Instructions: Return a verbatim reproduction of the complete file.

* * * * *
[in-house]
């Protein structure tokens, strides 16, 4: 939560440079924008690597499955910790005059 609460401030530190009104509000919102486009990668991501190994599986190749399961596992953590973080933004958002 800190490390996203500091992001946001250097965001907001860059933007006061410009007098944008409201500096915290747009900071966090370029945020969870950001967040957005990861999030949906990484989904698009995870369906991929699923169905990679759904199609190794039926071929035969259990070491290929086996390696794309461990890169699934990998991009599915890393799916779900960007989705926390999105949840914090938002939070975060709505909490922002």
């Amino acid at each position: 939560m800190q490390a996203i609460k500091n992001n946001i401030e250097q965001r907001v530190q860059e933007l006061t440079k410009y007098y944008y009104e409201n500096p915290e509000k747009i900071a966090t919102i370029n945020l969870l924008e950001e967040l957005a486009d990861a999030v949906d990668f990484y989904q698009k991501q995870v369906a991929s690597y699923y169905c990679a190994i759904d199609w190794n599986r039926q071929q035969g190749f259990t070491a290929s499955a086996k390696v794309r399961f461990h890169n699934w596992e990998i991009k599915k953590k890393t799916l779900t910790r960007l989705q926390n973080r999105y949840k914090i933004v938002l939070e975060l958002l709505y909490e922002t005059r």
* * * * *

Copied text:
[in-house]
């Protein structure tokens, strides 16, 4: 939560440079924008690597499955910790005059 609460401030530190009104509000919102486009990668991501190994599986190749399961596992953590973080933004958002 800190490390996203500091992001946001250097965001907001860059933007006061410009007098944008409201500096915290747009900071966090370029945020969870950001967040957005990861999030949906990484989904698009995870369906991929699923169905990679759904199609190794039926071929035969259990070491290929086996390696794309461990890169699934990998991009599915890393799916779900960007989705926390999105949840914090938002939070975060709505909490922002």
């Amino acid at each position: 939560m800190q490390a996203i609460k500091n992001n946001i401030e250097q965001r907001v530190q860059e933007l006061t440079k410009y007098y944008y009104e409201n500096p915290e509000k747009i900071a966090t919102i370029n945020l969870l924008e950001e967040l957005a486009d990861a999030v949906d990668f990484y989904q698009k991501q995870v369906a991929s690597y699923y169905c990679a190994i759904d199609w190794n599986r039926q071929q035969g190749f259990t070491a290929s499955a086996k390696v794309r399961f461990h890169n699934w596992e990998i991009k599915k953590k890393t799916l779900t910790r960007l989705q926390n973080r999105y949840k914090i933004v938002l939070e975060l958002l709505y909490e922002t005059r």